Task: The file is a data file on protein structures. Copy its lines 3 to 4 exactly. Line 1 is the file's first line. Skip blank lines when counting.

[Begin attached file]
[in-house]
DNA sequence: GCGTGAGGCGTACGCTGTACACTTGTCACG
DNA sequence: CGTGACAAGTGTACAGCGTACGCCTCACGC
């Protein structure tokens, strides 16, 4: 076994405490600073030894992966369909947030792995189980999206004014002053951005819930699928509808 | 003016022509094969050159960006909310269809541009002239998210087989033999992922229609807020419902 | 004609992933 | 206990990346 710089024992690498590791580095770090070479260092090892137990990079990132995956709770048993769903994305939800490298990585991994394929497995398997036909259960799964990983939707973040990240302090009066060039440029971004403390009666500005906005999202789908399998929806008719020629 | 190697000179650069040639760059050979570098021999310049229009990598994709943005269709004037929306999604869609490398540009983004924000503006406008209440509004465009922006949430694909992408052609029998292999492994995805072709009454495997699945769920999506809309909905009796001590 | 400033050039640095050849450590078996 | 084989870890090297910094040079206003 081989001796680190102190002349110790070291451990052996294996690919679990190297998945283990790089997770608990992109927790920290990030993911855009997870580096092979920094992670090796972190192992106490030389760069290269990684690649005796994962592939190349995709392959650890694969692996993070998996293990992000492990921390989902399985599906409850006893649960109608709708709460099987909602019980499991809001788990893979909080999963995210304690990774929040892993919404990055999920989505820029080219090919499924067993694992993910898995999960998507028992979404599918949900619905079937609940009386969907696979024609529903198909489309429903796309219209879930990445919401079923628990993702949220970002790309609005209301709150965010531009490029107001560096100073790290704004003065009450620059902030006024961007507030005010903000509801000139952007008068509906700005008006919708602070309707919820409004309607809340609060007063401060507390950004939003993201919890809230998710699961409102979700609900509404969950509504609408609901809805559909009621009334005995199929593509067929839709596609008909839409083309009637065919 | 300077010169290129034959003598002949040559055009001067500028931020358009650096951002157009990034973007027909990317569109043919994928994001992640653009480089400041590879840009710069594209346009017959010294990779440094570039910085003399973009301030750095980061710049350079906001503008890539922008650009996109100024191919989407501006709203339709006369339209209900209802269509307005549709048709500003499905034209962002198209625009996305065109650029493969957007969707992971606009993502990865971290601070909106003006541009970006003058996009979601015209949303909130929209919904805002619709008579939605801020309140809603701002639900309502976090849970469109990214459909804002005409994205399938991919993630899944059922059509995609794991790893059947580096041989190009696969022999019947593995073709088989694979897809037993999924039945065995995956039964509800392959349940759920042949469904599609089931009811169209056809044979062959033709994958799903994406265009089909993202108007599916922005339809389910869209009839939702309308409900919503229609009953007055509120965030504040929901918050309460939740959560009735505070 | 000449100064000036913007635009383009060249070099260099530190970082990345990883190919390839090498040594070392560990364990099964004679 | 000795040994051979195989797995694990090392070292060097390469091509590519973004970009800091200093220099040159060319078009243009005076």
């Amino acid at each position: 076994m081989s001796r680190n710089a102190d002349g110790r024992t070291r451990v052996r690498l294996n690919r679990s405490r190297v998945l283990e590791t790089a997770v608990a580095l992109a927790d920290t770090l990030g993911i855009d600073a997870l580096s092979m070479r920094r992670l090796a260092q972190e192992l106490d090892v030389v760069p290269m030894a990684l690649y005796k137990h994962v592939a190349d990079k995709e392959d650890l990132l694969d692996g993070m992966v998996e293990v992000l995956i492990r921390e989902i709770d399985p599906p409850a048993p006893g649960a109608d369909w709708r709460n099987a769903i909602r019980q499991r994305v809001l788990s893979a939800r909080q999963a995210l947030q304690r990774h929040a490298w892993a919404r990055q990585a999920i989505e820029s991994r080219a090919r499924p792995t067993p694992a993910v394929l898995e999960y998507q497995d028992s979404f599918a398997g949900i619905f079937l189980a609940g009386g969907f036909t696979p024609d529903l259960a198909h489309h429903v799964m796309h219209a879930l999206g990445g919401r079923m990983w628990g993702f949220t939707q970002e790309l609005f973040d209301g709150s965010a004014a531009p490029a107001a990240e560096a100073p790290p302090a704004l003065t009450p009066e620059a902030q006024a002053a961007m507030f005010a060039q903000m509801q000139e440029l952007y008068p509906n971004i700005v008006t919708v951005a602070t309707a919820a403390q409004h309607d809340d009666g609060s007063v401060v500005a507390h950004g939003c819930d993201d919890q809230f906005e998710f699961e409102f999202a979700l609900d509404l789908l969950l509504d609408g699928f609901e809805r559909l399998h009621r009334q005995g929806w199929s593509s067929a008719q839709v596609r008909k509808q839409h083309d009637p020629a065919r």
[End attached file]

DNA sequence: CGTGACAAGTGTACAGCGTACGCCTCACGC
């Protein structure tokens, strides 16, 4: 076994405490600073030894992966369909947030792995189980999206004014002053951005819930699928509808 | 003016022509094969050159960006909310269809541009002239998210087989033999992922229609807020419902 | 004609992933 | 206990990346 710089024992690498590791580095770090070479260092090892137990990079990132995956709770048993769903994305939800490298990585991994394929497995398997036909259960799964990983939707973040990240302090009066060039440029971004403390009666500005906005999202789908399998929806008719020629 | 190697000179650069040639760059050979570098021999310049229009990598994709943005269709004037929306999604869609490398540009983004924000503006406008209440509004465009922006949430694909992408052609029998292999492994995805072709009454495997699945769920999506809309909905009796001590 | 400033050039640095050849450590078996 | 084989870890090297910094040079206003 081989001796680190102190002349110790070291451990052996294996690919679990190297998945283990790089997770608990992109927790920290990030993911855009997870580096092979920094992670090796972190192992106490030389760069290269990684690649005796994962592939190349995709392959650890694969692996993070998996293990992000492990921390989902399985599906409850006893649960109608709708709460099987909602019980499991809001788990893979909080999963995210304690990774929040892993919404990055999920989505820029080219090919499924067993694992993910898995999960998507028992979404599918949900619905079937609940009386969907696979024609529903198909489309429903796309219209879930990445919401079923628990993702949220970002790309609005209301709150965010531009490029107001560096100073790290704004003065009450620059902030006024961007507030005010903000509801000139952007008068509906700005008006919708602070309707919820409004309607809340609060007063401060507390950004939003993201919890809230998710699961409102979700609900509404969950509504609408609901809805559909009621009334005995199929593509067929839709596609008909839409083309009637065919 | 300077010169290129034959003598002949040559055009001067500028931020358009650096951002157009990034973007027909990317569109043919994928994001992640653009480089400041590879840009710069594209346009017959010294990779440094570039910085003399973009301030750095980061710049350079906001503008890539922008650009996109100024191919989407501006709203339709006369339209209900209802269509307005549709048709500003499905034209962002198209625009996305065109650029493969957007969707992971606009993502990865971290601070909106003006541009970006003058996009979601015209949303909130929209919904805002619709008579939605801020309140809603701002639900309502976090849970469109990214459909804002005409994205399938991919993630899944059922059509995609794991790893059947580096041989190009696969022999019947593995073709088989694979897809037993999924039945065995995956039964509800392959349940759920042949469904599609089931009811169209056809044979062959033709994958799903994406265009089909993202108007599916922005339809389910869209009839939702309308409900919503229609009953007055509120965030504040929901918050309460939740959560009735505070 | 000449100064000036913007635009383009060249070099260099530190970082990345990883190919390839090498040594070392560990364990099964004679 | 000795040994051979195989797995694990090392070292060097390469091509590519973004970009800091200093220099040159060319078009243009005076």